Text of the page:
Internet blocking programs configured to block particular categories of Internet content will inevitably block Internet content that does not meet the programs' self-defined category definitions. I have further concluded that these programs 1) are incapable of blocking only images on the Internet that meet certain definitions; 2) are incapable of blocking all content on the Internet that meets certain definitions; 3) are incapable of blocking Internet content that meets certain definitions and is communicated through certain non-Web-based protocols; and 4) do not provide a practical or efficient system for configuring blocking programs to allow access only to a specific blocked site during a limited time period for a particular user for a specific purpose.
In short, he's saying that filters do not work because they have been shown to over block (block material that is not objectionable and they do not block material that should be blocked). The research that underpins this conclusion is not partisan and it is certainly not small scale. The research is not in dispute.
Edelman also states that: currently available blocking programs are fundamentally unable to satisfy the requirements of their own specifications and category definitions. They cannot prevent access to all Internet content meeting certain category definitions while simultaneously allowing access to all other content, and they will remain unable to do so for the foreseeable future.
Certainly there will be issues inherent in any law that the Congress passes, certainly there will be proponents and there will be opponents---this goes without saying. But I cannot ever recall the Congress passing a law that so many folks so clearly admit is foundationally flawed in the way it will implemented---using filtering/blocking software or a filter/blocking service. Aside from matters of law, which themselves were enough to overturn the CIPA, the three-judge federal court noted that technical: "problems faced by manufacturers and vendors of filtering software are legion."
My warning to you is that Congress seems bent on passing some sort of legislation that mandates the use of filters to protect children while they are on-the-Internet. This is a laudable goal---it's one that I fully support. But…but…but…there is no technology that currently exists which will accomplish this goal. Even if the Taliban were still in control in Afghanistan and they wanted to block/filter what their citizens could access over the Internet, they could not technologically enforce that mandate.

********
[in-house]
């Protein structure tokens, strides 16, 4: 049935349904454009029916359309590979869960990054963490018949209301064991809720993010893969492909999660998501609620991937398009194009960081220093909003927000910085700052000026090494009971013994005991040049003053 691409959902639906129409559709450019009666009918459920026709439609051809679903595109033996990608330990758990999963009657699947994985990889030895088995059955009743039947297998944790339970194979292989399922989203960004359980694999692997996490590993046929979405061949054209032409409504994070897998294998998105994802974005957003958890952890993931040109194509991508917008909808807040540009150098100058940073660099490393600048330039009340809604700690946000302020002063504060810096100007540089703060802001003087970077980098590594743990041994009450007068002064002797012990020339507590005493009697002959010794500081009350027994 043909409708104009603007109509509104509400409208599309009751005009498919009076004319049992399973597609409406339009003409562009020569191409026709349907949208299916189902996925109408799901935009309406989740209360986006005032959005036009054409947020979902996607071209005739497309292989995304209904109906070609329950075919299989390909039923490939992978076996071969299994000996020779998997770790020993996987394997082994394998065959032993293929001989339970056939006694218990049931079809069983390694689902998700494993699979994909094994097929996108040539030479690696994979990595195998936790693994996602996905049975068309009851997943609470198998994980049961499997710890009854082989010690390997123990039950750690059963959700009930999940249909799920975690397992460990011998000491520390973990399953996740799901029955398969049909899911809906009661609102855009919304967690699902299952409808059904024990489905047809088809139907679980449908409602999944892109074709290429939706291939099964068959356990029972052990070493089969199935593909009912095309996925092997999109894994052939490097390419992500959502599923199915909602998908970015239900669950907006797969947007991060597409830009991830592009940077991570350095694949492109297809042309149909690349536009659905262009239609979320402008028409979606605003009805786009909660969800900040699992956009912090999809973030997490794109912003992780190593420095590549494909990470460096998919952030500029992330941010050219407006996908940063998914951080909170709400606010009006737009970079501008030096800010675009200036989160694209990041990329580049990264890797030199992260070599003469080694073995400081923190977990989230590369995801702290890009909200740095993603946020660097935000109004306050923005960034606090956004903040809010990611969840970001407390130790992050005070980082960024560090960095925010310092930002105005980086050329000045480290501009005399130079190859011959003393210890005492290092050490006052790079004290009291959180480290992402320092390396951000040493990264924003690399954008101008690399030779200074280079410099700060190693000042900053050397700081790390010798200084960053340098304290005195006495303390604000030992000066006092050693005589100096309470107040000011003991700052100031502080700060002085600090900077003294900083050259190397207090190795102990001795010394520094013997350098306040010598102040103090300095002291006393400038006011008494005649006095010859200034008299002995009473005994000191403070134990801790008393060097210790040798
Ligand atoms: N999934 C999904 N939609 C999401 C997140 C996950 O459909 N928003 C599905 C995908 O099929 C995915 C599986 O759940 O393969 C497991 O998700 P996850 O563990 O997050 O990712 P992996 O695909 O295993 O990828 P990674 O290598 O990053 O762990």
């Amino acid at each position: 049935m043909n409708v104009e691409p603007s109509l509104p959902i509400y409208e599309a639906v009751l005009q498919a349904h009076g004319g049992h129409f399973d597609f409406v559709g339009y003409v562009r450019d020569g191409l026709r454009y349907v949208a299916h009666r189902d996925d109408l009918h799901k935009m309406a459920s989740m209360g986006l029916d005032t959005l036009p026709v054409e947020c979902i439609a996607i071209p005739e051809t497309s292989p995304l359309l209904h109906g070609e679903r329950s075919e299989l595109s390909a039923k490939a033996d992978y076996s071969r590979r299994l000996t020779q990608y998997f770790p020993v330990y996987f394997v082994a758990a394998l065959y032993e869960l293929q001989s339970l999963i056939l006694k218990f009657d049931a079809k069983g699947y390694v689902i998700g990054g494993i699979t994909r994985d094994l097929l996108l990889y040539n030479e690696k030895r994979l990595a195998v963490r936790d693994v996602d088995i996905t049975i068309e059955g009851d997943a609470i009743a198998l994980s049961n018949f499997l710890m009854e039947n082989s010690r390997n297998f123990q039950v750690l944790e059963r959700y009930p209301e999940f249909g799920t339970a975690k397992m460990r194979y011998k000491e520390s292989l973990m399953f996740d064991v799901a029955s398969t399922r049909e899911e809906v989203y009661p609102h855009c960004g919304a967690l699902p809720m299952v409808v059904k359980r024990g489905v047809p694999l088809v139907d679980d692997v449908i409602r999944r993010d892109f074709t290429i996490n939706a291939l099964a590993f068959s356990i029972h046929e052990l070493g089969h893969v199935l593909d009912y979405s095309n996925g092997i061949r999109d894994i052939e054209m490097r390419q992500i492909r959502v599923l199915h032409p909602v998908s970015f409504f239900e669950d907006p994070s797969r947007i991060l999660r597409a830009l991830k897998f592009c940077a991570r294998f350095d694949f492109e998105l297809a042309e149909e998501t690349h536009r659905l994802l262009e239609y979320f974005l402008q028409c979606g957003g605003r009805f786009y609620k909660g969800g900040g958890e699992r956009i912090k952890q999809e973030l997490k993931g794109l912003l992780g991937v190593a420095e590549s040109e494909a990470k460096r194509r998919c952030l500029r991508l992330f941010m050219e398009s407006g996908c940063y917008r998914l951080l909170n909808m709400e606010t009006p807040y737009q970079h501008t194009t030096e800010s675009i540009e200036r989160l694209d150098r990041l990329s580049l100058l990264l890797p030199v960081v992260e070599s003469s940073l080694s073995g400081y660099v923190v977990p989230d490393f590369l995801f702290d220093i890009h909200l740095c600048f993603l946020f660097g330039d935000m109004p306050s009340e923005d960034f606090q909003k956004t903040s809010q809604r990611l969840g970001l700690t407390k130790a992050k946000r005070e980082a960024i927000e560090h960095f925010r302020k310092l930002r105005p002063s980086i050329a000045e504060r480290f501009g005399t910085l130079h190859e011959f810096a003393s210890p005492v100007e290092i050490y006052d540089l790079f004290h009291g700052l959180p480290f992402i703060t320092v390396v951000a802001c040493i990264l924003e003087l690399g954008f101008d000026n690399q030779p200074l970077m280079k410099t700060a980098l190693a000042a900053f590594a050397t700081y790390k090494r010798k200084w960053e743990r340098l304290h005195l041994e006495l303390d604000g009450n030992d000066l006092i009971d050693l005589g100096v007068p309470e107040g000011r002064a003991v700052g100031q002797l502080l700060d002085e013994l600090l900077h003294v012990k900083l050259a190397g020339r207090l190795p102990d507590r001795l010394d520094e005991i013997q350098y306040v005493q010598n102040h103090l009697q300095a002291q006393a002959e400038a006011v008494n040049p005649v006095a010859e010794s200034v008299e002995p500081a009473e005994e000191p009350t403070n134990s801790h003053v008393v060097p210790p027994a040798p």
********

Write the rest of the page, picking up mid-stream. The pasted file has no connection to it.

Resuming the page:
Before I close let me try to answer one question that may linger. That being: "If all that I have said is true and there's no dispute, why then does Congress persist in drafting such legislation when they know filters/filtering does not work?"
Well, I suppose that given the situation the Congress is faced with, the same situation that schools and libraries are in, that being, they know there's a problem and they must act to in a positive proactive manner---they can't be perceived as 'doing nothing.' But their only option is to mandate filters/blocking mechanism. I suspect that Congress (along with school administrators) knows that it cannot sit idle and do nothing. I suppose that if they are confronted by angry parents (voters) the Congress is in a better position if they can say "we keep crafting laws to protect children but the courts keep striking them down"!!
Electronic Frontier Foundation's news page (http://www.eff.org) See the section entitled:
"Federal Court Declares CIPA Unconstitutional" - A federal appeals court ruled that the Children's Internet Protection Act (CIPA) is unconstitutional because it requires libraries to violate the First Amendment rights of their patrons.
Berkman Center for Internet and Society at the Harvard Law School -(http://cyber.law.harvard.edu) See section entitled: Federal Court Rules in Favor of ACLU in CIPA Challenge